Leeks: The Unloved Allium

 

growing leeks

Just planted leeks growing in my garden. In the spring. They are bigger now.

Leeks are part of the onion family, which in Latin is Allium. There’s your daily science class.

Now here’s a history class-

Leeks go way back, way, way back. To the Greek and Roman times. And the honourable leek is the national emblem of Wales. In 640 the Welsh soldiers wore leeks in their helmets to distinguish themselves from the Saxons they were fighting against. I guess they didn’t have colours back then. The leek wearing Welsh fighters beat those nasty Saxons and leeks have been a prized item in Wales ever since. Even today leeks are worn on the national St. David’s Day and to rugby games. At least that’s what the interweb told me. I’ve never been to Wales and no Welsh folks were interviewed about these facts. Please confirm this if you have Welsh leek knowledge.

Either way leeks are a quality vegetable and are deserving of more attention. Onions and garlic have been taking up the Allium centre stage for a long time, leaving poor leeks in the shadows. Well, not anymore. Leeks are bringing out the cane to yank those attention loving cousins off the stage.

What I mean by that Broadway analogy (I’ve had some coffee this morning) is that the health benefits of onions and garlic have been very well studied. Leeks, not so much.

But this is no reason to leave leeks abandoned on the grocery store shelf. It is safe to assume that leeks carry many of the same health benefits as onions and garlic do.

Leeks have a compound called kaempferol which protects our blood vessel linings. And it really protects, fending off free-radicals looking to start up a cancer causing cells. Leeks are also a good source of the vitamin B, folate. All good news!

They are high in fiber and great for intestinal health.

When you bring your leeks home, they need a little tender love and care before they are ready to eat. Wash the outsides and peel off any damaged or grubby looking layers. Slice off the root end and a chunk of the dark green leaves. If you take a peek at the base of the leaves, there is likely some dirt. Soak your leeks in either a sink full of water or a big bowl of water. Just helps to get the grit out. Grit isn’t a tasty addition to a meal.

The best eating parts of leeks are the white and pale green parts. Though the dark green can be used for flavouring soups and stocks.

Thus far in my leek cooking life I have only sliced them into little circles, bottom to top. They can also be sliced in half longways and cooked that way.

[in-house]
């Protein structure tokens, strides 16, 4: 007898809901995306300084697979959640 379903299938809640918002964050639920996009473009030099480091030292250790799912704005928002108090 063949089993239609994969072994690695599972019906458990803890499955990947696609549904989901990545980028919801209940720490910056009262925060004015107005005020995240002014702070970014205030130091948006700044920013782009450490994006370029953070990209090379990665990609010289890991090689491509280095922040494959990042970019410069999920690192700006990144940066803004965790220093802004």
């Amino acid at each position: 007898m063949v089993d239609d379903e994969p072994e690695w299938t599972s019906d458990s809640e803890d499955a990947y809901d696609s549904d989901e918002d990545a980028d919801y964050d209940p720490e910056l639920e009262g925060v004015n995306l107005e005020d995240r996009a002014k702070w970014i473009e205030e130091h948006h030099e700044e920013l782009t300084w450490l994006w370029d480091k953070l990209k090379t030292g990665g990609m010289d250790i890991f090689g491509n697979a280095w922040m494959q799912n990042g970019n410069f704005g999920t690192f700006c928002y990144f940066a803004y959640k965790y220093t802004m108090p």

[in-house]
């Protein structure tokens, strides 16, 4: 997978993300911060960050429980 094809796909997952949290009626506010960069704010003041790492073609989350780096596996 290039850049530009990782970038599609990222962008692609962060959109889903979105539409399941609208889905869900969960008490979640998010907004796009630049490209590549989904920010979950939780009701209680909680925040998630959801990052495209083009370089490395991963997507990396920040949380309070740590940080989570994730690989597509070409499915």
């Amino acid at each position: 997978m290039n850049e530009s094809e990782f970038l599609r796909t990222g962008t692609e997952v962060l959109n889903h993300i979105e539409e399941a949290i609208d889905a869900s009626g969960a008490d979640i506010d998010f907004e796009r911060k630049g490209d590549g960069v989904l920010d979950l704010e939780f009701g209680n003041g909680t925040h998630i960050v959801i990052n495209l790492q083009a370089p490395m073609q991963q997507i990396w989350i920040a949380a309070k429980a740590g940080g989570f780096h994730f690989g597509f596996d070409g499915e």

Our favorite way of eating leeks is frying them up in olive oil until they are crisp and serving them with steak or tossing in a salad or adding to Shepherd’s Pie. Leeks are really flavourful and help any dish taste better.

Other ways to eat leeks-

There is the standard Leek and Potato Soup, this is David Lebovitz’s recipe, which I made last night. I don’t believe my potatoes measured up. I will make it again. Melanie of One Hundred Mile Mel made it too last night and h

Mireille Guiliano, author of French Women Don’t Get Fat, is a huge fan of leeks. She has a leek soup in the book that she recommends for a detox. On her website I found are recipe for a Gratin of Leeks and Turnips. Which I might very possibly make tonight, only I will use a rutabaga instead of turnips. Because I like rutabaga’s and turnips, well, I am sure they are worthy but they are turnips. Here’s the complete list of leek recipes on Mireille’s website.

And I invented a recipe this week that I am calling 3 onion gravy. I will share it with you. Slice up a leek, a red onion and a white onion into rounds. Saute them. In butter. I suppose olive oil would work too. I guess. Throw in some herbs, thyme, rosemary and salt and pepper. When they are softened add water or stock, stock would add more flavour but be sure you are using a quality stock. Mix a little starch and water and add it in. Wait until it thickens up. And that’s it. We had it on turkey. I also had it the next day for breakfast with hummus on a rice cracker. Very delicious.

Where do you stand on leeks? Are you already a fan? Do you think you might like to give them a try?

 

Comments

  1. I have a potato soup recipe that I love. Think I can just throw some leeks in?

    • Sure! Do you puree the potatoes? It would be very tasty (and fancy) to fry up the leeks until crispy and decorate your potato soup with them. In fact, send your potato soup recipe this way.

  2. I think I’ve always held a grudge against the leek…can’t say why. But when you put it that way “sautee them in butter” well it doesn’t so sound bad.

  3. I’m having a love affair with leeks dating way way way back.
    It is very popular in germany. I use it in most of my soups, stews and stocks.
    Have a wicked potato & leek tart recipe.

    yeah for leeks!!

  4. I just used some leeks recently in a soup, but since the flavors melded together, I can’t say yea or nay in regards to liking them or not. Frying them and putting them on a steak sounds like the best way to judge though!

  5. Joey @ Big Teeth & Clouds says:

    I’ve never eaten a leek. This is convincing evidence to give it a try. I do adore garlic.

  6. You know, I am now thinking that I had a chicken and leek dish that was really good and I haven’t had it in a long time! Leeks are incredibly misunderstood, I think. Thanks for bringing them back into my mind!

    • You are right they seem to get the short end of the allium stick. I’m not sure why because they are so tasty. Keep me posted on that chicken and leek pie recipe. YUM!

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